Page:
Although much of the long-range strike bomber program remains shrouded in mystery, three independent analysts told lawmakers on Sept. 9 that the Air Force was on the right path to avoid the cost and requirements growth it saw during the B-2 and F-35 programs.

Northrop Grumman's B-2 bomber. Photo: Air Force.
Northrop Grumman’s B-2 bomber. Photo: Air Force.

Details on the LRS-B program remain scarce, but the service has funded the two competitors—B-2 manufacturer Northrop Grumman [NOC] and a Lockheed Martin [LMT]-Boeing [BA] team—to conduct extensive risk reduction on integrating propulsion systems, apertures and antennas, said Rebecca Grant, president of IRIS Independent Research.

“What this means to us is that the winning designs will be far more mature than other types of aircraft programs, and specifically, I believe, quite a bit more mature than the B-2 at a comparable stage of development,” she told the House Armed Services Committee’s seapower and projection forces subcommittee. “This winning design should go into EMD [the engineering and manufacturing development phase] with some critical work already carried out.”

The Air Force is slated to downselect to a single LRS-B competitor as early as this month, with the first aircraft slated for fielding in the mid-2020s.  The service plans to buy about 80 to 100 bombers at a unit cost of about $550 million — a target that the Air Force should be able to stick to, given its extensive risk reduction work, Grant said.

Robert J. Elder Jr., a retired Air Force lieutenant general and a research professor at George Mason University, argued that the service will need more than 100 aircraft that to replace the aging bomber fleet. The United States only has 100 combat-ready bombers, and only the B-2 fleet—which make up fewer than 20 planes— is capable of penetrating modern air defenses, he said.

“One hundred bombers should be considered the minimum initial procurement quantity,” he said in written testimony to HASC. “Substantially more aircraft will be needed to replace both the B-1 [63 aircraft] and B-52 [76 aircraft] fleets and meet the demands of the combatant commanders for bomber forces in support of their operations.”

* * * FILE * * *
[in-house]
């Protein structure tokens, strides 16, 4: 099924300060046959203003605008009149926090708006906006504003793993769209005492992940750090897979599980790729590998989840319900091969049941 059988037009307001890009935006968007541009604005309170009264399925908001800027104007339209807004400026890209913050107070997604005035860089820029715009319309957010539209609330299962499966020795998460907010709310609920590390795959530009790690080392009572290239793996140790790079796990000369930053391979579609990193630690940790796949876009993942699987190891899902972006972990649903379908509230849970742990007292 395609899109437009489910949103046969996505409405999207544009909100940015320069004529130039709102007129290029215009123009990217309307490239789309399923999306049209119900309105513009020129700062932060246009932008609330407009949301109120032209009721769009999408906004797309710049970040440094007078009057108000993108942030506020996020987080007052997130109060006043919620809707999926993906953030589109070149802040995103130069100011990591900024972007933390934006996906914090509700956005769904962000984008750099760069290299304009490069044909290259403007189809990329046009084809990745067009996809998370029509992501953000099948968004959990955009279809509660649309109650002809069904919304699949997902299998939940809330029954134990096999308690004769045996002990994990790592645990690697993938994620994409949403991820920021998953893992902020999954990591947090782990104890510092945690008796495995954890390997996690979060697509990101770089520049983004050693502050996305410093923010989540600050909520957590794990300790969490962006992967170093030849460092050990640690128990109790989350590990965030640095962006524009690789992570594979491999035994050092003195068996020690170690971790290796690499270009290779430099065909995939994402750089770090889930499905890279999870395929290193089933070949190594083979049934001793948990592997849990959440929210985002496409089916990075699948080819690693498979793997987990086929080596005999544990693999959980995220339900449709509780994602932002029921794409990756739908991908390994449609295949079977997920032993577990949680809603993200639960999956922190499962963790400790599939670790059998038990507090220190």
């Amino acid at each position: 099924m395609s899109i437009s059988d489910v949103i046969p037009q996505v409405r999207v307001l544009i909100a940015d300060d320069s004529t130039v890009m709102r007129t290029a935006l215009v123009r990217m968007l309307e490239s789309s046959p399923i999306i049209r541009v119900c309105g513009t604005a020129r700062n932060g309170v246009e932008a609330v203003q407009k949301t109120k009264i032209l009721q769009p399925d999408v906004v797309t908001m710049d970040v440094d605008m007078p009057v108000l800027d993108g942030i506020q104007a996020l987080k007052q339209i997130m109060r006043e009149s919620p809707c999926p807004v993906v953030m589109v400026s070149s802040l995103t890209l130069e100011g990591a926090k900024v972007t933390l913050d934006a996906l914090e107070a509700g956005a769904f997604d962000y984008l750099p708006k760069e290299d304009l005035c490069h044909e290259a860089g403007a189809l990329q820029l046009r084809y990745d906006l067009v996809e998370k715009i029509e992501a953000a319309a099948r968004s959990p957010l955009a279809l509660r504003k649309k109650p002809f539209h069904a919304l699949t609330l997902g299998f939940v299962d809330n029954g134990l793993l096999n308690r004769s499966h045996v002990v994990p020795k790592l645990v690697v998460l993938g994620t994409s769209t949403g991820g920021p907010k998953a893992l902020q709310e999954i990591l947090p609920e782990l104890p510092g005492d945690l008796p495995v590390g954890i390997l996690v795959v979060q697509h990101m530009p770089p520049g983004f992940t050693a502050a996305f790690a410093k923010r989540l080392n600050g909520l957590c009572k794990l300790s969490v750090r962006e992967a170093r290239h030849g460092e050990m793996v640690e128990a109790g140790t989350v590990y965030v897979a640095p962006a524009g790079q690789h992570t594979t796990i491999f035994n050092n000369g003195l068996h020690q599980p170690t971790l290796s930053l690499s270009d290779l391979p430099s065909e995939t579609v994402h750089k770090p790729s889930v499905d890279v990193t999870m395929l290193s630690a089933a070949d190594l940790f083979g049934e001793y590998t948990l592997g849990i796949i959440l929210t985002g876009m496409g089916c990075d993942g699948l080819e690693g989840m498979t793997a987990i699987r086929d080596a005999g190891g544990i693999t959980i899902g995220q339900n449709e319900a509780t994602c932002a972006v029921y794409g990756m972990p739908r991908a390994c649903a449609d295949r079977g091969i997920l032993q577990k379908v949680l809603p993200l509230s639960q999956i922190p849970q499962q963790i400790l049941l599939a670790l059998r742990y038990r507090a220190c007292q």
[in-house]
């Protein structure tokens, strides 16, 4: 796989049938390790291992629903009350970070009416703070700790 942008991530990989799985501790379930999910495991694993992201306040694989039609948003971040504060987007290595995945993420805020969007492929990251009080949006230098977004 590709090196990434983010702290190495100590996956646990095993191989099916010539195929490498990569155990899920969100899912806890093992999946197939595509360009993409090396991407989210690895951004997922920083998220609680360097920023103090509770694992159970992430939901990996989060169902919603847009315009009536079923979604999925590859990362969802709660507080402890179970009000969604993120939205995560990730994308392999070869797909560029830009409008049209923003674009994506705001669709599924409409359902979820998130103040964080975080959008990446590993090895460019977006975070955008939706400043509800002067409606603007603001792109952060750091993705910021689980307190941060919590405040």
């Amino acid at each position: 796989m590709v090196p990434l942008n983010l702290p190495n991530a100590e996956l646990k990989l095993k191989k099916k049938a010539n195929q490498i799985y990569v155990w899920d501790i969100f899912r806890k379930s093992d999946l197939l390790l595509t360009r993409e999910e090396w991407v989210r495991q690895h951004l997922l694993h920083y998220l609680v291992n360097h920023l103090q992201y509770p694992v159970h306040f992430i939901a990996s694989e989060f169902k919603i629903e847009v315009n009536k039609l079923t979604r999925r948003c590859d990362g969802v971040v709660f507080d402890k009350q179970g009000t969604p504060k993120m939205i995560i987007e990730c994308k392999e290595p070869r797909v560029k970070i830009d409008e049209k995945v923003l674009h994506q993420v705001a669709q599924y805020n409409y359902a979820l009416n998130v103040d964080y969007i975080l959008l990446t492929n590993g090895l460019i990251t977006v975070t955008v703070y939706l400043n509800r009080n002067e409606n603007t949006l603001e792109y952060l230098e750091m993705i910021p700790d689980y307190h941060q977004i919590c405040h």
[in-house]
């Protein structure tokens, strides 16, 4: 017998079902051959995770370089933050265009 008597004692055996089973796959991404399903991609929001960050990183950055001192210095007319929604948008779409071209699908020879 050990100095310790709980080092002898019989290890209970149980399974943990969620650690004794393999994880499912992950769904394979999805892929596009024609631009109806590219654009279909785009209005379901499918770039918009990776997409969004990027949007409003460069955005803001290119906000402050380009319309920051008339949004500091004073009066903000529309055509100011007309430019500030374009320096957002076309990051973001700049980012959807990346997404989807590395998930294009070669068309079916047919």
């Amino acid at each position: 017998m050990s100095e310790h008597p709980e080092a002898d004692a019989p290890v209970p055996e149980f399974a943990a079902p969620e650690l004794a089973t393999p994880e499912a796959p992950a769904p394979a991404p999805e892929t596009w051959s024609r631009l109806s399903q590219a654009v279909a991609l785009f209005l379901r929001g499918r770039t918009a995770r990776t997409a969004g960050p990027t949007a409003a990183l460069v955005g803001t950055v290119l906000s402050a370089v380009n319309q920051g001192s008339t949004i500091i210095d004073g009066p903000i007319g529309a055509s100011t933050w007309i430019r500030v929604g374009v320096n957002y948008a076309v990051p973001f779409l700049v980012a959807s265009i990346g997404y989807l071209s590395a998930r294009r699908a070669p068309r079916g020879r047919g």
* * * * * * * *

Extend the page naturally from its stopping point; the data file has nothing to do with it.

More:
Grant and Mark Gunzinger, a senior fellow for the Center for Strategic and Budgetary Assessments, concurred with Elder’s assessment.

“80 to 100 is a start,” Grant said. “I think closer to 150 might be better to assure the persistence and sortie generation [necessary].”

The Air Force is developing  LRS-B during a time of budget constraints that could make it more difficult for the service to keep the program stable. Gunzinger warned that cuts to procurement or decreases to its production rate could result in huge cost increases similar to what occurred in the F-22 and B-2 programs, leading to an “acquisition death spiral.”

Grant was one of a handful of analysts privy to an Air Force briefing earlier this month that more extensively detailed the program than ever before.  The new bomber will have more advanced stealth and electronic warfare capabilities. It will be able to carry a payload mix that includes “small, precise munitions” and “heavier munitions for hardened and deeply varied targets,” she said. It will also have an open software architecture enabling it to have greater communications and data link capabilities.

LRS-B will be able to suppress airfields, counter enemy air defenses and help hunt, destroy and contain enemy surface naval vessels and submarines, Grant said. It will be nuclear-capable at its first flight test, but not nuclear-certified until after that.

“This bomber, therefore, has to have the ability to do what is asked for it now and also do a bit more as we look for upgrades and new mission capabilities over time, and that means planning now the airframe with the classic power, space and cooling and the ability to accommodate those upgrades,” she said.